Perennial

Kingsley Plantation – Ft. George

Originally built in 1798 by enslaved craftsmen under plantation owner , this plantation house is the oldest planter’s residence still standing in Florida. Many changes have taken place through the years, but a tour still evokes what it must have been like long ago. In the early 1800s, plantation-owner brought a Senegalese wife he purchased, Anna Madgigine Jai, and three children to his Fort George Island plantation. A fourth child was soon born. Anna managed the plantation’s daily operations, including 60 slaves, while Zephaniah was away on business. They grew many cash crops: Sea Island cotton, whose long fibers and …

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OLD ARLINGTON: Norman Film Studios

In 1920, Flagler’s East Coast Railway trains rolled down the tracks from the cold North to paradise down South. With bags packed carefully with top hats, watches on gold chains, silk dresses and pearls in velvet bags, onwards the snowbirds came to enjoy the Florida sunshine and bask in warm weather with the sweet smell of orange blossoms in the air. Yes, the rich and famous left the snow and sleet…and stopped in Jacksonville, part of what some called America’s Riviera, which had become the winter film capital of the world. The Rockefellers, Astors, Tiffanys and their friends brought big …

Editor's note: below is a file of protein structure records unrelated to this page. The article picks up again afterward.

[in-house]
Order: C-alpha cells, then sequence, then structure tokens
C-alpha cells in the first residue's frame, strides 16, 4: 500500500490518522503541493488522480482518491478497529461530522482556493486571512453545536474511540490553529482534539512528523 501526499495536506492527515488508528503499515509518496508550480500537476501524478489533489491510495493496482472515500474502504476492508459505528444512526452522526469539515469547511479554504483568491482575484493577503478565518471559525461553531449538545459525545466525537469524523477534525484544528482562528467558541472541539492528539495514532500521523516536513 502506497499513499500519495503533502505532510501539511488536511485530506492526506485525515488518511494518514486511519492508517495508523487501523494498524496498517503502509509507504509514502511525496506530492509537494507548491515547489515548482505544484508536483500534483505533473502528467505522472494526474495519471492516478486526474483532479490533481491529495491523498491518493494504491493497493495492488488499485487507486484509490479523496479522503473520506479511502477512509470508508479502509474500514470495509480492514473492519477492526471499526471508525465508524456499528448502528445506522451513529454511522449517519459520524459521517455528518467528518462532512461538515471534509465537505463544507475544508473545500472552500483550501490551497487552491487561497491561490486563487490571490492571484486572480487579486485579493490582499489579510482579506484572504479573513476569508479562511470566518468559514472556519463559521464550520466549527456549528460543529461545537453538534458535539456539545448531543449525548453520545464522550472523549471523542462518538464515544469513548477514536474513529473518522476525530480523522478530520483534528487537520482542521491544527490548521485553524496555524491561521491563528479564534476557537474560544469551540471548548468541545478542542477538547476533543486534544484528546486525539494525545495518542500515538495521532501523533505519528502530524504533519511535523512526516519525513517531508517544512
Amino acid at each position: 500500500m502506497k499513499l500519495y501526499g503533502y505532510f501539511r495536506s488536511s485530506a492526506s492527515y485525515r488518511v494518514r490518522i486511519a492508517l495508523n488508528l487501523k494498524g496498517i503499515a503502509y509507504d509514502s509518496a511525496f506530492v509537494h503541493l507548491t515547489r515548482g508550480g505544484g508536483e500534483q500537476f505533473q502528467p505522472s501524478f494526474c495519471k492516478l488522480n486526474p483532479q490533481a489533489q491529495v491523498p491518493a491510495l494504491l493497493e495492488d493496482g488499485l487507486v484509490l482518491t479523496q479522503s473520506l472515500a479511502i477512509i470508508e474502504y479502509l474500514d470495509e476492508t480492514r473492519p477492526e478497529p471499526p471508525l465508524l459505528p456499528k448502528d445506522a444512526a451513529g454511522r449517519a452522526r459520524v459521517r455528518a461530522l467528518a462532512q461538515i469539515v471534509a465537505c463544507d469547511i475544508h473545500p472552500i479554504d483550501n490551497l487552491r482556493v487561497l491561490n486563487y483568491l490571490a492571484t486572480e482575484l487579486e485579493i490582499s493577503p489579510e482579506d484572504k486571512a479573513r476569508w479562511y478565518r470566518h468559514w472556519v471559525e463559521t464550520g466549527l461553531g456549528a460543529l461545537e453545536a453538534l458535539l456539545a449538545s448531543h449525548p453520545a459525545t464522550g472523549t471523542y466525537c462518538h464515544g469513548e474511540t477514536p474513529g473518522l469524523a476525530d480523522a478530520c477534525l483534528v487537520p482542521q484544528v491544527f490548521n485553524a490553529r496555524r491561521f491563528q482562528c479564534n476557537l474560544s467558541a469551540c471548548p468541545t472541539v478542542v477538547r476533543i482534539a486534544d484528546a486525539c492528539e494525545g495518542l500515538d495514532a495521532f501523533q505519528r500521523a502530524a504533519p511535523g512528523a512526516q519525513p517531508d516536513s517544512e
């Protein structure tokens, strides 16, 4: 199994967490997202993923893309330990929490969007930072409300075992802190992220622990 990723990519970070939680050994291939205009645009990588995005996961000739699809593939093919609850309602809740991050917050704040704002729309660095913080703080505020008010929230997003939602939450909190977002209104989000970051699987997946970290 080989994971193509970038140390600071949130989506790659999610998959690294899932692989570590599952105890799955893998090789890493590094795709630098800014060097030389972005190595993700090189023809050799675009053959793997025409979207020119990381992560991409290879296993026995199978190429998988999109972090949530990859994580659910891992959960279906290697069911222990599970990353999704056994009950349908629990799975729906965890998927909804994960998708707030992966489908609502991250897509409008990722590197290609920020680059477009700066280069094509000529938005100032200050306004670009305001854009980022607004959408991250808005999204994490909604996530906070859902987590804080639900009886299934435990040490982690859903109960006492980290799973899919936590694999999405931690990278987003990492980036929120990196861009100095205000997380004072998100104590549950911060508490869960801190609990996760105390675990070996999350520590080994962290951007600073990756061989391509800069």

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OLD ARLINGTON: History Revealed

Traveling through Arlington today, you might be surprised by its rich history and former cultural distance from Jacksonville proper. Geographically, some of its elevated land makes it unusual for North Florida. For early residents, that high land meant beautiful views and excellent drainage, a highly valued commodity when it came to public health through the 1900s. Like a lot of the land around the St. Johns River, shows evidence of human occupation by Native Americans, dating as far back as 5000 B.C. The most notable evidence in Arlington is several Indian mounds, such as the Shields Mound, a hill so …

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Karpeles Manuscript Library Jacksonville Museum